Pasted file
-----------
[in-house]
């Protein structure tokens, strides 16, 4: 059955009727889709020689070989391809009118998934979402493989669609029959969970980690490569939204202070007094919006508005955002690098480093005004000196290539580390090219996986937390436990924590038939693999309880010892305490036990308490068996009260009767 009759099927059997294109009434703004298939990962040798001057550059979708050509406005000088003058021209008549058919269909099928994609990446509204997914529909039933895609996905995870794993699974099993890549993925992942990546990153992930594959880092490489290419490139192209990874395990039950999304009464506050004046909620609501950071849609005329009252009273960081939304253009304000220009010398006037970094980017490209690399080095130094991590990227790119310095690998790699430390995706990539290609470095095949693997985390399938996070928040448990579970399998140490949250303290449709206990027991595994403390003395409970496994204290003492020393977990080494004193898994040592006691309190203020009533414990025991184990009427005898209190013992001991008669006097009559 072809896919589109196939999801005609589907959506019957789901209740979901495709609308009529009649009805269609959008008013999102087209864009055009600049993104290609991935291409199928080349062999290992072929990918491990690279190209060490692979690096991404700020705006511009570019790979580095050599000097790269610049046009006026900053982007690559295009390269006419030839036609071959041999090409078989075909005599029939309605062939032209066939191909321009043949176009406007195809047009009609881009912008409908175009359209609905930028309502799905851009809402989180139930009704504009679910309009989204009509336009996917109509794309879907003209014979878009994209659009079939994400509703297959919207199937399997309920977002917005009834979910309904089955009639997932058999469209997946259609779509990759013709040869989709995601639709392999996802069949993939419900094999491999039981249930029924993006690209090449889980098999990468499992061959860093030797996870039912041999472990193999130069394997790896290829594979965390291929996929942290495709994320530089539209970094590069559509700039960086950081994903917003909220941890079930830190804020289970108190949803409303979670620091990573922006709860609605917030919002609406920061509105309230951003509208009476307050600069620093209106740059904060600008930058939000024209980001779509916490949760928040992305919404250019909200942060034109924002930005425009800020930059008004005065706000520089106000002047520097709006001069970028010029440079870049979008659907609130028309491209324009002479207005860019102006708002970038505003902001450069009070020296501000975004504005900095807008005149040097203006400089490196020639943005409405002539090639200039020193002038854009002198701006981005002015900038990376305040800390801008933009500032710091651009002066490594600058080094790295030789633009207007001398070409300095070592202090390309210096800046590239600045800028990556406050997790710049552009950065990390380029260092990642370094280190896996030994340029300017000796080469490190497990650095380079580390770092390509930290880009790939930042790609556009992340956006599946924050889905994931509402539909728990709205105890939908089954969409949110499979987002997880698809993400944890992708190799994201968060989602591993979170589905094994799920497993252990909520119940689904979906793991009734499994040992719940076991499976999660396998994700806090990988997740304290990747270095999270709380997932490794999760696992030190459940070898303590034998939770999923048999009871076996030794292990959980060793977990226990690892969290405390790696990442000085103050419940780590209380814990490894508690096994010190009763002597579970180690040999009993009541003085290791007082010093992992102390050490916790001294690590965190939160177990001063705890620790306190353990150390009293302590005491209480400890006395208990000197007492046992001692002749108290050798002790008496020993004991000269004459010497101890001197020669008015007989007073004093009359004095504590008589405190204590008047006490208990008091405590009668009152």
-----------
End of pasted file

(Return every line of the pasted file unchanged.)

[in-house]
């Protein structure tokens, strides 16, 4: 059955009727889709020689070989391809009118998934979402493989669609029959969970980690490569939204202070007094919006508005955002690098480093005004000196290539580390090219996986937390436990924590038939693999309880010892305490036990308490068996009260009767 009759099927059997294109009434703004298939990962040798001057550059979708050509406005000088003058021209008549058919269909099928994609990446509204997914529909039933895609996905995870794993699974099993890549993925992942990546990153992930594959880092490489290419490139192209990874395990039950999304009464506050004046909620609501950071849609005329009252009273960081939304253009304000220009010398006037970094980017490209690399080095130094991590990227790119310095690998790699430390995706990539290609470095095949693997985390399938996070928040448990579970399998140490949250303290449709206990027991595994403390003395409970496994204290003492020393977990080494004193898994040592006691309190203020009533414990025991184990009427005898209190013992001991008669006097009559 072809896919589109196939999801005609589907959506019957789901209740979901495709609308009529009649009805269609959008008013999102087209864009055009600049993104290609991935291409199928080349062999290992072929990918491990690279190209060490692979690096991404700020705006511009570019790979580095050599000097790269610049046009006026900053982007690559295009390269006419030839036609071959041999090409078989075909005599029939309605062939032209066939191909321009043949176009406007195809047009009609881009912008409908175009359209609905930028309502799905851009809402989180139930009704504009679910309009989204009509336009996917109509794309879907003209014979878009994209659009079939994400509703297959919207199937399997309920977002917005009834979910309904089955009639997932058999469209997946259609779509990759013709040869989709995601639709392999996802069949993939419900094999491999039981249930029924993006690209090449889980098999990468499992061959860093030797996870039912041999472990193999130069394997790896290829594979965390291929996929942290495709994320530089539209970094590069559509700039960086950081994903917003909220941890079930830190804020289970108190949803409303979670620091990573922006709860609605917030919002609406920061509105309230951003509208009476307050600069620093209106740059904060600008930058939000024209980001779509916490949760928040992305919404250019909200942060034109924002930005425009800020930059008004005065706000520089106000002047520097709006001069970028010029440079870049979008659907609130028309491209324009002479207005860019102006708002970038505003902001450069009070020296501000975004504005900095807008005149040097203006400089490196020639943005409405002539090639200039020193002038854009002198701006981005002015900038990376305040800390801008933009500032710091651009002066490594600058080094790295030789633009207007001398070409300095070592202090390309210096800046590239600045800028990556406050997790710049552009950065990390380029260092990642370094280190896996030994340029300017000796080469490190497990650095380079580390770092390509930290880009790939930042790609556009992340956006599946924050889905994931509402539909728990709205105890939908089954969409949110499979987002997880698809993400944890992708190799994201968060989602591993979170589905094994799920497993252990909520119940689904979906793991009734499994040992719940076991499976999660396998994700806090990988997740304290990747270095999270709380997932490794999760696992030190459940070898303590034998939770999923048999009871076996030794292990959980060793977990226990690892969290405390790696990442000085103050419940780590209380814990490894508690096994010190009763002597579970180690040999009993009541003085290791007082010093992992102390050490916790001294690590965190939160177990001063705890620790306190353990150390009293302590005491209480400890006395208990000197007492046992001692002749108290050798002790008496020993004991000269004459010497101890001197020669008015007989007073004093009359004095504590008589405190204590008047006490208990008091405590009668009152």